At a Glance
If you love Samsung Android phones then you’ll like the Galaxy Core Prime. It does lack a few features, but the missing ambient light sensor is one cut corner too far. For only £79, we prefer Vodafone’s Smart Prime 6. It has a 5in 1280×720 screen, better cameras and an ambient light sensor. Plus it runs an essentially plain version of Android.
The Galaxy Core Prime is one of Samsung’s
cheapest smartphones and is often the cheapest big brand phone you’ll find when you walk into Tesco, Carphone Warehouse or even Argos.
But is it a good phone and a good deal? Here’s our Galaxy Core Prime review to help you decide if it’s right for you. See also:
Best cheap 4G phones to buy now
Some people buy phones SIM free and if you want an unlocked Galaxy Core Prime it will cost £109. However, on a 24-month contract the phone is free and costs as little as £12.50 per month.
Mobilefun.co.uk supplied this phone for review.
Samsung Galaxy Core Prime review: Design and features
Available in black, grey or white, the Galaxy Core Prime is an all-plastic phone that looks more expensive than it really is. It shares its styling with some of Samsung’s bigger, better phones and certainly doesn’t look ‘cheap’.
Build quality is good and there’s a physical home button and touch-sensitive ‘back’ and ‘task switcher’ keys. Another benefit is that the battery is removable and that you can add up to 128GB of storage via the microSD card slot that sits on top of the single micro SIM slot.
The phone comes with Android KitKat and Samsung’s familiar TouchWiz interface. We prefer the plain Android interface, but if you’ve used Samsung phones before, you’ll instantly be at home with the Core Prime. There’s an update to Android Lollipop, but not to Marshmallow.
When you swipe down from the top of the screen you get five Quick Settings shortcuts and it’s possible to reorder and change which buttons appear there.
Impressively for an inexpensive phone it supports 4G and also has NFC alongside the expected Wi-Fi, Bluetooth and GPS. In other regions the phone is sold without NFC and 4G, so make sure the model you’re buying is the official UK one – model SM-G360F. Unlike some Samsung phones, there’s no ANT+ support (few people will want or need this), no MHL support
What’s not so impressive is the screen. Some might prefer the small 4.5in display over the current trend for larger phones but the resolution and quality are most definitely budget. The 800×480-pixel panel looks blocky and makes small text hard to read. Colours also look washed out and lack the vibrancy of Samsung’s premium phones. Viewing angles are fine and it does the job well enough, but it’s not amazingly bright so is hard to see outdoors in bright conditions.
Just note that there is no ambient light sensor, so the screen brightness won’t adjust automatically to your surroundings and having to adjust brightness manually is annoying if you’re used to a phone that does it for you. In fact, sensors are thin on the ground with only an accelerometer and proximity sensor. There’s no gyroscope, nor barometer. There’s also no LED notification light.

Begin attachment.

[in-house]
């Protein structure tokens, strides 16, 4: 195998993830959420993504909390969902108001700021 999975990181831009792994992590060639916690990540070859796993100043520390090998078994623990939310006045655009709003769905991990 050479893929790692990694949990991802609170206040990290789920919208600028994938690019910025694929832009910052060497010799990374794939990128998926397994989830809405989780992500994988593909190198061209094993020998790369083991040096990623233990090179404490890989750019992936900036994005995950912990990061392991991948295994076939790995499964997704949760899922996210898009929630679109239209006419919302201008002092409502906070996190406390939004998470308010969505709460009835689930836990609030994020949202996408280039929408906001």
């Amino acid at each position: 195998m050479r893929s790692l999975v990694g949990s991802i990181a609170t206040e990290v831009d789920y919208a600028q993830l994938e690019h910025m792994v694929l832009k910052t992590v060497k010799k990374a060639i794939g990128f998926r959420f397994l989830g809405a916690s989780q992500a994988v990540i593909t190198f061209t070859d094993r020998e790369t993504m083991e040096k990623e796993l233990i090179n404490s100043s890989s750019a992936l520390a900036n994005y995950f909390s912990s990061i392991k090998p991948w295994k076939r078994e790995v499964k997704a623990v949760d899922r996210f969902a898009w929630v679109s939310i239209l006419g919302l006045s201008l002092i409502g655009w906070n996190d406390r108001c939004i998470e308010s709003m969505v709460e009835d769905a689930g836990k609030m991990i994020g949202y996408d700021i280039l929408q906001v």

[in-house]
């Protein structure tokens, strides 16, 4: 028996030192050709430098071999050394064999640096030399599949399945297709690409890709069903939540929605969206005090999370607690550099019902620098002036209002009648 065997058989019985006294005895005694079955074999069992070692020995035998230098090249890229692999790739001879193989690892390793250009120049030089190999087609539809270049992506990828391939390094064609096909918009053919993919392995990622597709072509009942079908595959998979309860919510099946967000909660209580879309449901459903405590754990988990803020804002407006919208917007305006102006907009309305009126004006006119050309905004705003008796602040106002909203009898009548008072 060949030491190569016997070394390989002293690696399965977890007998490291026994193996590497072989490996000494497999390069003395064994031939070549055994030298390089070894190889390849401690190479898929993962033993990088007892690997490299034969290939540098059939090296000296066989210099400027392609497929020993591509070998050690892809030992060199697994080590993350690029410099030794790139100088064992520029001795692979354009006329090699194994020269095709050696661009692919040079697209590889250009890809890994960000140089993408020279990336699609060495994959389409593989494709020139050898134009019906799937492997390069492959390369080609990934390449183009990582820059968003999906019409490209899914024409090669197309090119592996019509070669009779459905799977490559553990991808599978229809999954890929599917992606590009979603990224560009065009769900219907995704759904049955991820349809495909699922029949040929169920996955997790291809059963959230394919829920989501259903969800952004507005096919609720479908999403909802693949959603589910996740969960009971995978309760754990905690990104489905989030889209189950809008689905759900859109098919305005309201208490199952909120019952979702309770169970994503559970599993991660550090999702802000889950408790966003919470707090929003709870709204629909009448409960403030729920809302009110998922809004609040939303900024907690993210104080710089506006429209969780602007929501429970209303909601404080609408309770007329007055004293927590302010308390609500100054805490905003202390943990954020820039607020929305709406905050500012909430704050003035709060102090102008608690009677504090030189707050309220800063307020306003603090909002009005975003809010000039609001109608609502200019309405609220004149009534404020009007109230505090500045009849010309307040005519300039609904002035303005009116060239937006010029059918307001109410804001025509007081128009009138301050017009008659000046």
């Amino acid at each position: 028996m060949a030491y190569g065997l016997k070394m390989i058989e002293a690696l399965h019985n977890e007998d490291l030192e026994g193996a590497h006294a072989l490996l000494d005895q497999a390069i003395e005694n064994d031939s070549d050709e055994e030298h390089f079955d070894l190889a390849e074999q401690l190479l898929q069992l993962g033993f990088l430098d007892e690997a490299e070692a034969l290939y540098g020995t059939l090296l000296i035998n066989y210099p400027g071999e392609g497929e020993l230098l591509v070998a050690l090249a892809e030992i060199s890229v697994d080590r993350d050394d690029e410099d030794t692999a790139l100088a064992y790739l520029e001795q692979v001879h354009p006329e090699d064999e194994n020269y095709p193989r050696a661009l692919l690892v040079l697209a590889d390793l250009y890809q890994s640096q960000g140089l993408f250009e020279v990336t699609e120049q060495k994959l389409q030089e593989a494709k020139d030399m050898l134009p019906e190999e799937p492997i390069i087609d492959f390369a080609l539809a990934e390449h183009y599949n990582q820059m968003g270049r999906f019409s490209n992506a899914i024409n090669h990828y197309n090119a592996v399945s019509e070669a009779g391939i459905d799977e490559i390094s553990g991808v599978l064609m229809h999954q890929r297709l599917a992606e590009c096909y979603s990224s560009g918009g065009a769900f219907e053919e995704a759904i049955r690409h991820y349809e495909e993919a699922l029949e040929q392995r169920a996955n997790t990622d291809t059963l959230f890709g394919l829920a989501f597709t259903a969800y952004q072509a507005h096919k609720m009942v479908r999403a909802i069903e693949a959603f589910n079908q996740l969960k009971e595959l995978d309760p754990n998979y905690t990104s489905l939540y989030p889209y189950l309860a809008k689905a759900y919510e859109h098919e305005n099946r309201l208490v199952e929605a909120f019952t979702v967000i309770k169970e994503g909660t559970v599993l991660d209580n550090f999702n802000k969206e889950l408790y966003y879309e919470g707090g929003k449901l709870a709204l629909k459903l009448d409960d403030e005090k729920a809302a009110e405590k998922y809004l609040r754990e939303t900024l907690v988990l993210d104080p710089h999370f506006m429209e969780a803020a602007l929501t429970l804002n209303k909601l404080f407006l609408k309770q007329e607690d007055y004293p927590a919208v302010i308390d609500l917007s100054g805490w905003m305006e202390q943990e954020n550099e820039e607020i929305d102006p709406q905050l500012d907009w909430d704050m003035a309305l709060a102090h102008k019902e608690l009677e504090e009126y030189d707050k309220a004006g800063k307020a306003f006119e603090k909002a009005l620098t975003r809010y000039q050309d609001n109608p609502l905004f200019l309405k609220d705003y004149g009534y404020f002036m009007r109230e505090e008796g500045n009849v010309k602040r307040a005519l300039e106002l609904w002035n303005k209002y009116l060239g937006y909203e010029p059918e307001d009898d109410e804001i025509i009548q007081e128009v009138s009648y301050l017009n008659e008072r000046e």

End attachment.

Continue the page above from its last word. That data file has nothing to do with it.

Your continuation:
Samsung Galaxy Core Prime review: Performance
Performance is pretty much what you’d expect of a budget phone too. It has a 1.2GHz quad-core processor – a SnapDragon 410, Adreno 306 graphics, 1GB of RAM and 8GB of storage (5.3GB is usable). In general use the phone feels fairly zippy but there’s the occasional slowdown and also slight delays when launching apps.
Broadly speaking, performance is the same as the
Vodafone Smart Prime 6 and
Motorola Moto E 4G, which both have similar specs.
The 2000mAh battery is claimed to last up to 12 hours when browing the web via Wi-Fi. In our standard battery test, the Core Prime lasted just shy of 5 hours. Not the best we’ve seen, but not too bad. And since it’s easy to swap batteries, you can buy a spare and carry it with you. Also see:
Best MiFi 2016.
Samsung Galaxy Core Prime review: Cameras
There’s nothing special about the cameras: 5Mp at the rear and 2Mp at the front. They’re just about acceptable at this price, but it’s worth knowing that the camera app defaults to a bizarre 3.9Mp 5:3 aspect ratio setting, so the first thing to do is change this to 5Mp, which is a 4:3 aspect ratio.
In good light the main camera takes surprisingly decent photos, although they obviously can’t compare with those from the Galaxy S6 Edge. But among its peers, the Core Prime holds its own. In low light focus can be slow and it’s easy to miss the moment or end up with blurry pictures.
The same can’t be said for selfies which are often soft and lacking in detail, despite the resolution that’s higher than most iPhone selfie cameras.
Videos are recorded at 720p and are reasonable enough with little noise in good light. There’s no stabilisation of course, so you’ll need a steady hand to avoid shaky footage.
Samsung Galaxy Core Prime: Specs
- 1.2GHz Snapdragon 410 quad-core processor
- Android 4.4.4 KitKat with Samsung TouchWiz
- 1GB RAM
- 8GB storage
- microSD support up to 128GB
- 4.5in (8000×480) display (207ppi)
- Adreno 306 graphics
- 5Mp rear camera with LED flash
- 2Mp front camera
- single microSIM
- supports all three UK 4G bands
- single-band 802.11b/g/n Wi-Fi
- Bluetooth 4.0
- FM radio
- micro USB
- 2000mAh battery (2000 hours standby, 60 hours music playback, 9 hours 4G internet browsing)